Main     Article 7A45 by Richard Pavlicek    

Broken Scoring Fix

International Matchpoint (IMP) scoring is widely accepted, and properly so, as the best form of scoring for serious bridge. I won’t go into its many virtues, but will instead bring out its worst flaw and propose a change to fix it.

On the following hands North-South bid accurately to the best contract. After a routine Stayman inquiry revealed the wrong major, North felt that his hand was too strong to invite slam with 4 NT. Therefore, he bid 5 NT (forcing) to allow for the possibility of 6 C if South had a second four-card suit in clubs. And so it came to be.

6 C North S 4 3
H A Q 10 4
D K Q 5
C A Q 10 4
None Vul


All Pass


2 C
5 NT



1 NT
2 S
6 C


S A J 10 5
H K 6 5
D A 2
C K J 9 7

Six clubs is not a claimer but pretty close to it. Even a 5-0 trump break can be survived if three diamonds and two hearts cash (give up a spade and crossruff the remainder). Call it 99 percent. Well bid!

At the other table North was less diligent, jumping directly to 6 NT after Stayman. Six notrump is certainly a good contract, basically needing the H J to drop or at least one spade honor onside — about 91 percent — but clearly inferior to 6 C.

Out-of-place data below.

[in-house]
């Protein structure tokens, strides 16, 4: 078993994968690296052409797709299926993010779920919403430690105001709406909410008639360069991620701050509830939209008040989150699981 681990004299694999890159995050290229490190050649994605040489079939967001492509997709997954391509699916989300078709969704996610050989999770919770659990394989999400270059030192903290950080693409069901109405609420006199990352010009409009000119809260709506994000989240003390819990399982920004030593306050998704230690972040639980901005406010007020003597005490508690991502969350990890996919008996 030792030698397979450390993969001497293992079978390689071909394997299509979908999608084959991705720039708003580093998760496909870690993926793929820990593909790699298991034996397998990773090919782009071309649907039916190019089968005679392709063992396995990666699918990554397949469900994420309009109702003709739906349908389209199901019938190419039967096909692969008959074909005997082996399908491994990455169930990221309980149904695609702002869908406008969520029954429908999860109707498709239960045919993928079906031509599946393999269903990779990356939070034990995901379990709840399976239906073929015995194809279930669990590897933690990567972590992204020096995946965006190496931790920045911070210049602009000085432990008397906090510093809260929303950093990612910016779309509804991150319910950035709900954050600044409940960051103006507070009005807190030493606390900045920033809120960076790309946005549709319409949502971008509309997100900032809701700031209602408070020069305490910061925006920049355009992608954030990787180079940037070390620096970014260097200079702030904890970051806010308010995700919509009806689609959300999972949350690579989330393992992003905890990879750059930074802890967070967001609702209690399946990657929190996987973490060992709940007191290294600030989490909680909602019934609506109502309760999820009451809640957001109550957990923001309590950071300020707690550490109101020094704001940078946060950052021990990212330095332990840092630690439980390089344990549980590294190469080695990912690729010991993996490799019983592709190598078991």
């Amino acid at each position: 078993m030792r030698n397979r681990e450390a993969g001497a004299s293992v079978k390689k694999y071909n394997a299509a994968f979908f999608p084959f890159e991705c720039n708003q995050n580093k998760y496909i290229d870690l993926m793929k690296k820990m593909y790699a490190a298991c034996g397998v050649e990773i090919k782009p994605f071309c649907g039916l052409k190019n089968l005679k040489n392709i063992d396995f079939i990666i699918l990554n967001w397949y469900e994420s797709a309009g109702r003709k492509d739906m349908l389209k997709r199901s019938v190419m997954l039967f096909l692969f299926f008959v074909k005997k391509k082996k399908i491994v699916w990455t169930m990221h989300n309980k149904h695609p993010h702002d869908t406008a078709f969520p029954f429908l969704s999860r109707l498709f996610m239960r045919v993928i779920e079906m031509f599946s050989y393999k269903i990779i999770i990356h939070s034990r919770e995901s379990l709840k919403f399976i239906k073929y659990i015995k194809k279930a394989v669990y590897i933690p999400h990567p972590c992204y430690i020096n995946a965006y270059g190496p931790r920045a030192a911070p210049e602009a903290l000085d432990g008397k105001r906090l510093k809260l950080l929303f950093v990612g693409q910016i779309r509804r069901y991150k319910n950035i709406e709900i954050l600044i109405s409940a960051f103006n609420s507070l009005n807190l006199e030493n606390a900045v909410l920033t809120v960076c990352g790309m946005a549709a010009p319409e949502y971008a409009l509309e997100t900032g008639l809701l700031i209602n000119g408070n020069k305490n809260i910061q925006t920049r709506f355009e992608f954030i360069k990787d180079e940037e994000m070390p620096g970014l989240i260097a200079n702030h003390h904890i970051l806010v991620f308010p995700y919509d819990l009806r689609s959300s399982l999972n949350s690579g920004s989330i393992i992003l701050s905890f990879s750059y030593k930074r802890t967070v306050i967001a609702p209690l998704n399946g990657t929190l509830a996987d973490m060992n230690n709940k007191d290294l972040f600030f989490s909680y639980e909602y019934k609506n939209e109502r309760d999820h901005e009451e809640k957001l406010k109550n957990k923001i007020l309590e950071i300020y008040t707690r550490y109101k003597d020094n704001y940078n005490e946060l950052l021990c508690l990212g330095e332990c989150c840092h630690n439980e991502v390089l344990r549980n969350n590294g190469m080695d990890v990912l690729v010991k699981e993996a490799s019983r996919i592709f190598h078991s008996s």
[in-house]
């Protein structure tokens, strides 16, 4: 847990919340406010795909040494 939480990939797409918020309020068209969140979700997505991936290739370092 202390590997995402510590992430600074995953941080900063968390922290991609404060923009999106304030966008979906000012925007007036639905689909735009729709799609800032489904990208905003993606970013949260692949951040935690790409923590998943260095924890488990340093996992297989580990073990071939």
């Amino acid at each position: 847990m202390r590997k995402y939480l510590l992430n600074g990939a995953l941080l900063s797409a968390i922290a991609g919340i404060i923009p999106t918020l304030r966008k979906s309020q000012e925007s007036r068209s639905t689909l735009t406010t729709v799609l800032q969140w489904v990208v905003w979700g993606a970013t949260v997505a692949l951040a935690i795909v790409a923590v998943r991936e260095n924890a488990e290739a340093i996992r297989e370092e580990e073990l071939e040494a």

Suppose the above scenario occurred 100 times. On average, 6 C would make 99 times, and 6 NT would make 91 times. At total points 6 C nets 99 × 920 - 50 = 91,030 points, while 6 NT nets 91 × 990 - 9 × 50 = 89,640 points. Consequently, bidding the superior slam in clubs gains 1390 total points, or an average of about 14 points per board. This is the way it should be.

Now consider the picture at IMPs. On the 91 occasions when both slams make, 6 NT gains 91 × 2 = 182 IMPs. On the eight occasions when only 6 C makes, 6 NT loses 8 × 14 = 112 IMPs. Thus, we have a complete turnaround! Bidding the inferior notrump slam now gains 70 IMPs, or an average of 0.70 IMPs per board. This is obviously wrong.

The primary objective in bidding is to reach the best contract, yet doing so here gets kicked in the face by the current scoring method. The problem lies in the assessment of 2 IMPs for high scores that differ by little. With low scores, say 180 versus 120, the 2-IMP differential is on the mark; but to gain 2 IMPs for 990 versus 920 is disproportionate.

To fix this, I propose a change:

If both tables make an undoubled slam, a difference of 20-80 is 1 IMP, and 90-100 is 2 IMPs.

In this case, making 6 NT (990) versus 6 C (920) would gain only 1 IMP, which neatly corrects the scoring flaw: In 100 deals 6 NT gains 91 while losing 112, properly favoring the club slam. Note that if both slams make an overtrick (1020 vs. 940) it is still 1 IMP, but if only 6 NT makes an overtrick it is 2 IMPs.

The adjustment works equally well when vulnerable, and/or for major- versus minor-suit slams. For instance, 6 H (1430) versus 6 D (1370) gains only 1 IMP, while 1460 (overtrick) versus 1370 gains 2 IMPs. It also works for grand slams (e.g., 2210 vs. 2140) but in that case it is always 1 IMP since overtricks do not exist.

This simple change will restore the traditional strategy to reach the best slam, as opposed to the current winning strategy to steal the 2 IMPs. Those who prefer the latter can always play matchpoints — though “matchpoint bridge” is arguably an oxymoron.

Is anyone listening?


© 2015 Richard Pavlicek